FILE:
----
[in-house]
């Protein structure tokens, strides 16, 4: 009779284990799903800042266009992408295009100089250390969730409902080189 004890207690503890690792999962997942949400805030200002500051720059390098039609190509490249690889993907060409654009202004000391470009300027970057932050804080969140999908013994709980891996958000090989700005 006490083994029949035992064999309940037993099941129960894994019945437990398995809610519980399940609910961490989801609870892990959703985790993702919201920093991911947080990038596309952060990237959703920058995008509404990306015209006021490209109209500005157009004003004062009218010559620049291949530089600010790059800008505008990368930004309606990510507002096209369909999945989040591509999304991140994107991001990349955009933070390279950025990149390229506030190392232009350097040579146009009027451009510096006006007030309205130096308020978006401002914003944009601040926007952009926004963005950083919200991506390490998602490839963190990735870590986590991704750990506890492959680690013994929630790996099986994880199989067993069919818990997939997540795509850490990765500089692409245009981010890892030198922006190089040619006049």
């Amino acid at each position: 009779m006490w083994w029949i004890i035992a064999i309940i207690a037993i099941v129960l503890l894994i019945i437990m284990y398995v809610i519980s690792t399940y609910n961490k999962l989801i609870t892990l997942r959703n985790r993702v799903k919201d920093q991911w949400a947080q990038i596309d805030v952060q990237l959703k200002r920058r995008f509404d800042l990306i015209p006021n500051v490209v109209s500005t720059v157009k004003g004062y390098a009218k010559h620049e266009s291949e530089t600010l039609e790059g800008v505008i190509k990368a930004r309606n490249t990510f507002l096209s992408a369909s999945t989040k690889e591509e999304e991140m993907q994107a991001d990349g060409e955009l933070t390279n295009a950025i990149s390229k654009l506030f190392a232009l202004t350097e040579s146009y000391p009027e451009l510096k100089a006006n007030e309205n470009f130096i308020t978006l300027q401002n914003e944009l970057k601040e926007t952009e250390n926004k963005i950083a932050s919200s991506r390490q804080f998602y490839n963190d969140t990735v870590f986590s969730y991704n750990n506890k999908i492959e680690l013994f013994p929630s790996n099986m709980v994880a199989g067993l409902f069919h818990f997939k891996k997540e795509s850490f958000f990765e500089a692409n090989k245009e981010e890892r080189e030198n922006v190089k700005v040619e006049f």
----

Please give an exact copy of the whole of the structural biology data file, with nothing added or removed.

[in-house]
């Protein structure tokens, strides 16, 4: 009779284990799903800042266009992408295009100089250390969730409902080189 004890207690503890690792999962997942949400805030200002500051720059390098039609190509490249690889993907060409654009202004000391470009300027970057932050804080969140999908013994709980891996958000090989700005 006490083994029949035992064999309940037993099941129960894994019945437990398995809610519980399940609910961490989801609870892990959703985790993702919201920093991911947080990038596309952060990237959703920058995008509404990306015209006021490209109209500005157009004003004062009218010559620049291949530089600010790059800008505008990368930004309606990510507002096209369909999945989040591509999304991140994107991001990349955009933070390279950025990149390229506030190392232009350097040579146009009027451009510096006006007030309205130096308020978006401002914003944009601040926007952009926004963005950083919200991506390490998602490839963190990735870590986590991704750990506890492959680690013994929630790996099986994880199989067993069919818990997939997540795509850490990765500089692409245009981010890892030198922006190089040619006049």
């Amino acid at each position: 009779m006490w083994w029949i004890i035992a064999i309940i207690a037993i099941v129960l503890l894994i019945i437990m284990y398995v809610i519980s690792t399940y609910n961490k999962l989801i609870t892990l997942r959703n985790r993702v799903k919201d920093q991911w949400a947080q990038i596309d805030v952060q990237l959703k200002r920058r995008f509404d800042l990306i015209p006021n500051v490209v109209s500005t720059v157009k004003g004062y390098a009218k010559h620049e266009s291949e530089t600010l039609e790059g800008v505008i190509k990368a930004r309606n490249t990510f507002l096209s992408a369909s999945t989040k690889e591509e999304e991140m993907q994107a991001d990349g060409e955009l933070t390279n295009a950025i990149s390229k654009l506030f190392a232009l202004t350097e040579s146009y000391p009027e451009l510096k100089a006006n007030e309205n470009f130096i308020t978006l300027q401002n914003e944009l970057k601040e926007t952009e250390n926004k963005i950083a932050s919200s991506r390490q804080f998602y490839n963190d969140t990735v870590f986590s969730y991704n750990n506890k999908i492959e680690l013994f013994p929630s790996n099986m709980v994880a199989g067993l409902f069919h818990f997939k891996k997540e795509s850490f958000f990765e500089a692409n090989k245009e981010e890892r080189e030198n922006v190089k700005v040619e006049f």